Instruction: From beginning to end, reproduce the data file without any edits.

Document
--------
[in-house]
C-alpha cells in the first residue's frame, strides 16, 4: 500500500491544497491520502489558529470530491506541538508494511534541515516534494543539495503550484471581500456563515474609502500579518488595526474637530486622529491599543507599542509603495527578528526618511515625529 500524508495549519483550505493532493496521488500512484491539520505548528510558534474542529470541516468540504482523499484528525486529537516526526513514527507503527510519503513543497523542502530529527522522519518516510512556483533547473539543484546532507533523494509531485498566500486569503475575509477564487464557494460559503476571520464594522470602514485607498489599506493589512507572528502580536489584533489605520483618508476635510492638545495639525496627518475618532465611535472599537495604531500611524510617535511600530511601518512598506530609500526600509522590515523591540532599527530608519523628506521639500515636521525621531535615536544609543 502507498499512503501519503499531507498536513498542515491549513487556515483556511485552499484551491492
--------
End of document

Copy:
[in-house]
C-alpha cells in the first residue's frame, strides 16, 4: 500500500491544497491520502489558529470530491506541538508494511534541515516534494543539495503550484471581500456563515474609502500579518488595526474637530486622529491599543507599542509603495527578528526618511515625529 500524508495549519483550505493532493496521488500512484491539520505548528510558534474542529470541516468540504482523499484528525486529537516526526513514527507503527510519503513543497523542502530529527522522519518516510512556483533547473539543484546532507533523494509531485498566500486569503475575509477564487464557494460559503476571520464594522470602514485607498489599506493589512507572528502580536489584533489605520483618508476635510492638545495639525496627518475618532465611535472599537495604531500611524510617535511600530511601518512598506530609500526600509522590515523591540532599527530608519523628506521639500515636521525621531535615536544609543 502507498499512503501519503499531507498536513498542515491549513487556515483556511485552499484551491492